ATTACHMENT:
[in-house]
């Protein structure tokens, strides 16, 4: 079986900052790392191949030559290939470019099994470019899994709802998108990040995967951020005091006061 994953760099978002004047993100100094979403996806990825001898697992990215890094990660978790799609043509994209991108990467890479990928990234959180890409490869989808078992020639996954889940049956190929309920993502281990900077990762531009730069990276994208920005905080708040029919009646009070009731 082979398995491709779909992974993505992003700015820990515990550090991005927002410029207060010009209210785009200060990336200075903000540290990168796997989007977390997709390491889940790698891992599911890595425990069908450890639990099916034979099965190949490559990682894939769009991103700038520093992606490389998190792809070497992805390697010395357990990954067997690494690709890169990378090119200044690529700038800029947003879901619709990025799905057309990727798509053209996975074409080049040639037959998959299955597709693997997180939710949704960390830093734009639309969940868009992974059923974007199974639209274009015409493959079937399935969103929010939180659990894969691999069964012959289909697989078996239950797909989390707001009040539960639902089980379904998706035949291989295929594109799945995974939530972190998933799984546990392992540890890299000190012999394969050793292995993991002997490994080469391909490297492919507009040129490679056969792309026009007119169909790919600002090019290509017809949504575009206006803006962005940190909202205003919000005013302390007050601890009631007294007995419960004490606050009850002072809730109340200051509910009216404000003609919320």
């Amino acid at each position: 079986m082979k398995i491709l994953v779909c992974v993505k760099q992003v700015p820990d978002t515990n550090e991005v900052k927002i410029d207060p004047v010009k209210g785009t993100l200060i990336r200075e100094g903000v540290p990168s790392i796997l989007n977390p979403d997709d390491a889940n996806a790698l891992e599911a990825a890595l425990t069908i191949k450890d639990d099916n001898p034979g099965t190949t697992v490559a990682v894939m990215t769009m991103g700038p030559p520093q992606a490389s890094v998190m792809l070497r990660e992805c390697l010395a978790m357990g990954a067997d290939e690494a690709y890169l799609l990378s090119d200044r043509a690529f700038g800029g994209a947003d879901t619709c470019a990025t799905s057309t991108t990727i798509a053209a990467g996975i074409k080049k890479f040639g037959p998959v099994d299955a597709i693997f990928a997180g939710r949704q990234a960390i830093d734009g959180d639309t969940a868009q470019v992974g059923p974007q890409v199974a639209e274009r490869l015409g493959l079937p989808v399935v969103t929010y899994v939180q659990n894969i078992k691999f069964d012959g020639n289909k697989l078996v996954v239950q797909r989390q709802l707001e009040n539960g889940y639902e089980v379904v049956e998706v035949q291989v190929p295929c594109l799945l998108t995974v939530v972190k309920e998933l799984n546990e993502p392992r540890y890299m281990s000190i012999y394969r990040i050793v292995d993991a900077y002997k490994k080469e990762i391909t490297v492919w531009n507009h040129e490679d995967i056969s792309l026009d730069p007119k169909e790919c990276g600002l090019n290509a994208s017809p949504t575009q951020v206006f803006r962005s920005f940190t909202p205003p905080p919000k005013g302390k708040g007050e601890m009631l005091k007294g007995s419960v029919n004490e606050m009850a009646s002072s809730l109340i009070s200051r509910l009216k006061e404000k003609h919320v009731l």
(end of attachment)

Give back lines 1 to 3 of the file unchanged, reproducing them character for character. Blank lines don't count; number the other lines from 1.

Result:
[in-house]
């Protein structure tokens, strides 16, 4: 079986900052790392191949030559290939470019099994470019899994709802998108990040995967951020005091006061 994953760099978002004047993100100094979403996806990825001898697992990215890094990660978790799609043509994209991108990467890479990928990234959180890409490869989808078992020639996954889940049956190929309920993502281990900077990762531009730069990276994208920005905080708040029919009646009070009731 082979398995491709779909992974993505992003700015820990515990550090991005927002410029207060010009209210785009200060990336200075903000540290990168796997989007977390997709390491889940790698891992599911890595425990069908450890639990099916034979099965190949490559990682894939769009991103700038520093992606490389998190792809070497992805390697010395357990990954067997690494690709890169990378090119200044690529700038800029947003879901619709990025799905057309990727798509053209996975074409080049040639037959998959299955597709693997997180939710949704960390830093734009639309969940868009992974059923974007199974639209274009015409493959079937399935969103929010939180659990894969691999069964012959289909697989078996239950797909989390707001009040539960639902089980379904998706035949291989295929594109799945995974939530972190998933799984546990392992540890890299000190012999394969050793292995993991002997490994080469391909490297492919507009040129490679056969792309026009007119169909790919600002090019290509017809949504575009206006803006962005940190909202205003919000005013302390007050601890009631007294007995419960004490606050009850002072809730109340200051509910009216404000003609919320």
């Amino acid at each position: 079986m082979k398995i491709l994953v779909c992974v993505k760099q992003v700015p820990d978002t515990n550090e991005v900052k927002i410029d207060p004047v010009k209210g785009t993100l200060i990336r200075e100094g903000v540290p990168s790392i796997l989007n977390p979403d997709d390491a889940n996806a790698l891992e599911a990825a890595l425990t069908i191949k450890d639990d099916n001898p034979g099965t190949t697992v490559a990682v894939m990215t769009m991103g700038p030559p520093q992606a490389s890094v998190m792809l070497r990660e992805c390697l010395a978790m357990g990954a067997d290939e690494a690709y890169l799609l990378s090119d200044r043509a690529f700038g800029g994209a947003d879901t619709c470019a990025t799905s057309t991108t990727i798509a053209a990467g996975i074409k080049k890479f040639g037959p998959v099994d299955a597709i693997f990928a997180g939710r949704q990234a960390i830093d734009g959180d639309t969940a868009q470019v992974g059923p974007q890409v199974a639209e274009r490869l015409g493959l079937p989808v399935v969103t929010y899994v939180q659990n894969i078992k691999f069964d012959g020639n289909k697989l078996v996954v239950q797909r989390q709802l707001e009040n539960g889940y639902e089980v379904v049956e998706v035949q291989v190929p295929c594109l799945l998108t995974v939530v972190k309920e998933l799984n546990e993502p392992r540890y890299m281990s000190i012999y394969r990040i050793v292995d993991a900077y002997k490994k080469e990762i391909t490297v492919w531009n507009h040129e490679d995967i056969s792309l026009d730069p007119k169909e790919c990276g600002l090019n290509a994208s017809p949504t575009q951020v206006f803006r962005s920005f940190t909202p205003p905080p919000k005013g302390k708040g007050e601890m009631l005091k007294g007995s419960v029919n004490e606050m009850a009646s002072s809730l109340i009070s200051r509910l009216k006061e404000k003609h919320v009731l």